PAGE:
Yesterday was my first day of the LSA Institute at the University of Colorado, Boulder. I’m signed up for 4 classes, and auditing 4 more. The first class, starting at 8:30 in the morning somewhere in the labyrinth maze of sprawling campus, is Robert Malouf’s Probability and Information Theory. So far, it’s a fantastic primer on statistical analysis and other handy goodies. We spent the morning reviewing logic, set theory and how to calculate probabilities of dice rolls and poker hands. Hey, math is fun again!
Next, I dropped into William Croft and Richard Blythe’s Mathematical Models of Language Change. I originally thought I’d audit this one, but turns out that it is exactly what I need to know for my research, so I swapped out something else to get in. It’s a lab class, so enrolment is necessary if I’m going to get a space at a computer to learn Python and do the assignments.
This morning’s lecture for that class was theoretical, reviewing a history of biological and linguistic evolutionary theory that account for replication, reproduction and change. We spent a bit of time on Dawkins’ idea of memes and replicators, as illustrated in his book, The Selfish Gene. While the theory has its flaws, the term is here to stay in some form or another. And both the lexeme and the concept are extremely relevant to my research. And so it has been useful to get a biologist’s and linguist’s perspective on what the theory brings to the field, as well as where its shortcomings are. Which brings me full circle back to MetaFilter.
Over the years I’ve extensively followed and participated in gender threads on MetaFilter. The site has a long and storied and mostly productive history of gender debate and awareness. This has led to a lot of positive change, a few closed-account tragedies, and much, much, much, much, much, much, much discussion, to sample just a few. This ongoing dialog most definitely influences and is influenced by language use. It’s been something I’ve been intent on exploring further. The two classes I took yesterday afternoon address this directly…Sociolinguistic Variation by Penny Eckert, a linguistic legend in her own right and Language, Gender and Sexuality in the Material World, co-instructed by Kira Hall and Mary Bucholtz, two more heroes of the third waves.
All of this intellectual stimulation inspired me to write this post, paying heed to the unignorable and often funny meta-ness of my MetaFilter research. It seems there’s always another layer, where it all folds back in on itself. Almost as if to point and laugh. It’s delightfully poetic, in the Roman Jakobson sense of the word. So meta. Or maybe meta-synchronic.
Case in point: a few days ago, another epic 1,100+ comment gender thread (and corresponding MetaTalk thread) was posted to MetaFilter. The thread on the blue was about Rebecca Watson’s thoughts on being propositioned at 4am in an elevator by a fellow conference attendee at the World Athiest Convention, where she gave a lecture about why women may feel uncomfortable coming to conventions because of the frequent occurrence of unwanted attention or sexist behavior. Dawkins dismissively commented on the incident, which became its own side story (see links in MeFi post for more backstory).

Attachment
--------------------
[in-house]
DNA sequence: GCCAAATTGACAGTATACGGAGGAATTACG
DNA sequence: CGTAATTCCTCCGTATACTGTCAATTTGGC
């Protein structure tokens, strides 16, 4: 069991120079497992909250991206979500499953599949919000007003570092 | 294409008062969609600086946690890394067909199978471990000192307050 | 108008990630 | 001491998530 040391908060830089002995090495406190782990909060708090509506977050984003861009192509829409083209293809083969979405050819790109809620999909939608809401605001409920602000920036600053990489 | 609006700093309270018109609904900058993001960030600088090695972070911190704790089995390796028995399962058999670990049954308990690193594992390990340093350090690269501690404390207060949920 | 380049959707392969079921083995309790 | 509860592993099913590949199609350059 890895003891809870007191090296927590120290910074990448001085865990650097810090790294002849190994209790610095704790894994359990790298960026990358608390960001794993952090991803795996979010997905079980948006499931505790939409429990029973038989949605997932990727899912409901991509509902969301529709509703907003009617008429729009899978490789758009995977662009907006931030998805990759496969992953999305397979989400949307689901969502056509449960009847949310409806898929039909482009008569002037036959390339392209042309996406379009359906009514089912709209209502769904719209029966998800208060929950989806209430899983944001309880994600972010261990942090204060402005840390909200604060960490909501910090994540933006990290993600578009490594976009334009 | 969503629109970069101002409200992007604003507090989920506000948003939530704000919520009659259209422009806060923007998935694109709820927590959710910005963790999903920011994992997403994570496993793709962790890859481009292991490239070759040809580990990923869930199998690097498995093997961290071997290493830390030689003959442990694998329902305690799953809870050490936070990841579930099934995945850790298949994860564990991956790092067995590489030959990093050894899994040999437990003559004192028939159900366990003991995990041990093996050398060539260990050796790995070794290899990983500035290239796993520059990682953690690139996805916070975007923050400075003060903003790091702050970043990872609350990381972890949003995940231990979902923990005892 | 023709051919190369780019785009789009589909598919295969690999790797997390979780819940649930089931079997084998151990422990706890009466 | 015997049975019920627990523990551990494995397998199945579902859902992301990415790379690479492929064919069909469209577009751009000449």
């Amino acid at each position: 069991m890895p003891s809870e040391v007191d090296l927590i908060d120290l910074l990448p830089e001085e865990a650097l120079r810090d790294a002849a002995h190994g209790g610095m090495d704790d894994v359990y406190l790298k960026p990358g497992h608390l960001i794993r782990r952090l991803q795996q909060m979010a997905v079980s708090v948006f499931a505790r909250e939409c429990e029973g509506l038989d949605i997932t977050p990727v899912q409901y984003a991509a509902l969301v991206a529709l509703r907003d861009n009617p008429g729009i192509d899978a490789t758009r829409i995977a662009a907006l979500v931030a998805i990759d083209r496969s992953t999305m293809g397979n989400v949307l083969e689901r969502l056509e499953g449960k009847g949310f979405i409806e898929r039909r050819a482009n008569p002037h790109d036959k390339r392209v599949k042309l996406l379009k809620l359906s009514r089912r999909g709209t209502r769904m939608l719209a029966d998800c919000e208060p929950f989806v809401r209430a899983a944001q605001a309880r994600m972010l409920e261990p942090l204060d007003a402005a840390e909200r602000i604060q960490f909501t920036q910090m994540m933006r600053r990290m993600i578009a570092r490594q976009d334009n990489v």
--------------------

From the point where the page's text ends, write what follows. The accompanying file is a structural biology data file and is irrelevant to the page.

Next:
On MetaFilter, this was the impetus for a Dawkins-bashing and prompted a 200+ comment MeTa post yesterday, asking the community to explain its stance on Dawkins. In addition to the ire, the comments include a range of MetaFilter perspectives on The Selfish Gene and memetic theory. Incidentally, my supervisors had recently and wisely cautioned me about referencing Dawkins in my dissertation writing, with the caveat to tread lightly, as both the theory and its creator were rife with contention in various communities. So, between the Institute and MetaFilter, I’m getting more information to explore than I could probably ever hope to gain by directly asking.
It should also be noted that prior to all of this, I randomly borrowed The Selfish Gene from a MeFite friend (although I had to return it before I got a chance to finish, as I was leaving the country). And the word ‘meme’, being phonetically variable and starting with ‘me’, is on my M-Set likeforms list. It is both semantically salient and has a unique social history on MetaFilter, including but not limited to the impassioned stances against Dawkins.
So that’s the relevance of Dawkins these days to me. I shall write the ‘memes’ chapter of my PhD dissertation quite informed and very carefully.
There are other examples of strange confluence. The Krishnamurthy MetaFilter mystery comes to mind. Krishnamurthy’s paper was a case study of MetaFilter, demonstrating the role of a community weblog in the digital news space. Within this paper, one of the earliest and oft-cited weblog classification schemes was presented. Weblogs were divided along two dimensions (personal vs. topical and individual vs. community), yielding four quadrants – today’s current, updated model of ‘Filter blog’ vs. ‘Diary blog’ is clearly based on this scheme to some extent (Herring, 2004). I also do not know whether the term ‘Filter blog’ originated from this paper (Krishnamurthy’s innovation) or through the research of others. The next obvious question is whether the name MetaFilter had any influence/relation to the term ‘Filter blog’. Finding and reading the article, or understanding his relationship to MetaFilter would probably clear a lot of this up, but it’s been surprisingly difficult.